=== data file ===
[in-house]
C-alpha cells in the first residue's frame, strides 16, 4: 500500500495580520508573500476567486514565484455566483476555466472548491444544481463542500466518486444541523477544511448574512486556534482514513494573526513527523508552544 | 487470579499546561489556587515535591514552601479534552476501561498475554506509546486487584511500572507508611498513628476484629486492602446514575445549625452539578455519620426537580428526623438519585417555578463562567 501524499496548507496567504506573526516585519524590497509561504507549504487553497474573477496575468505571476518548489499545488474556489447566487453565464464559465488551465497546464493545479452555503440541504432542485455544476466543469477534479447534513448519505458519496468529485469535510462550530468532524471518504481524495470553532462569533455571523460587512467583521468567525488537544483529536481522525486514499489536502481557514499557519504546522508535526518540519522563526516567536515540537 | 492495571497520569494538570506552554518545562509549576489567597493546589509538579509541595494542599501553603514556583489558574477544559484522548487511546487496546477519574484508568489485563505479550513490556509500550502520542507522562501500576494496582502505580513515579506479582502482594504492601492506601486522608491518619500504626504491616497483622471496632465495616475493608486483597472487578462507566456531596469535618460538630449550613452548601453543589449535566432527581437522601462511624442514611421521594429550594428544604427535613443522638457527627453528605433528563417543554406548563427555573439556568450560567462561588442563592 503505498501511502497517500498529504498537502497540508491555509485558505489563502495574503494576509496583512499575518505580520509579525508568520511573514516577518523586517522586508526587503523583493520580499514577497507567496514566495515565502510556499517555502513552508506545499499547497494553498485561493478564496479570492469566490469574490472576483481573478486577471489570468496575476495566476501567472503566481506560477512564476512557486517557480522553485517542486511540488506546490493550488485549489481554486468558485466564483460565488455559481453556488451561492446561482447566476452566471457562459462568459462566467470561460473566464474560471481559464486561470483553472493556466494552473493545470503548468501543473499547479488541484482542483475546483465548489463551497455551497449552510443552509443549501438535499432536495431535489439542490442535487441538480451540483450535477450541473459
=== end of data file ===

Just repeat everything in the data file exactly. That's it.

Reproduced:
[in-house]
C-alpha cells in the first residue's frame, strides 16, 4: 500500500495580520508573500476567486514565484455566483476555466472548491444544481463542500466518486444541523477544511448574512486556534482514513494573526513527523508552544 | 487470579499546561489556587515535591514552601479534552476501561498475554506509546486487584511500572507508611498513628476484629486492602446514575445549625452539578455519620426537580428526623438519585417555578463562567 501524499496548507496567504506573526516585519524590497509561504507549504487553497474573477496575468505571476518548489499545488474556489447566487453565464464559465488551465497546464493545479452555503440541504432542485455544476466543469477534479447534513448519505458519496468529485469535510462550530468532524471518504481524495470553532462569533455571523460587512467583521468567525488537544483529536481522525486514499489536502481557514499557519504546522508535526518540519522563526516567536515540537 | 492495571497520569494538570506552554518545562509549576489567597493546589509538579509541595494542599501553603514556583489558574477544559484522548487511546487496546477519574484508568489485563505479550513490556509500550502520542507522562501500576494496582502505580513515579506479582502482594504492601492506601486522608491518619500504626504491616497483622471496632465495616475493608486483597472487578462507566456531596469535618460538630449550613452548601453543589449535566432527581437522601462511624442514611421521594429550594428544604427535613443522638457527627453528605433528563417543554406548563427555573439556568450560567462561588442563592 503505498501511502497517500498529504498537502497540508491555509485558505489563502495574503494576509496583512499575518505580520509579525508568520511573514516577518523586517522586508526587503523583493520580499514577497507567496514566495515565502510556499517555502513552508506545499499547497494553498485561493478564496479570492469566490469574490472576483481573478486577471489570468496575476495566476501567472503566481506560477512564476512557486517557480522553485517542486511540488506546490493550488485549489481554486468558485466564483460565488455559481453556488451561492446561482447566476452566471457562459462568459462566467470561460473566464474560471481559464486561470483553472493556466494552473493545470503548468501543473499547479488541484482542483475546483465548489463551497455551497449552510443552509443549501438535499432536495431535489439542490442535487441538480451540483450535477450541473459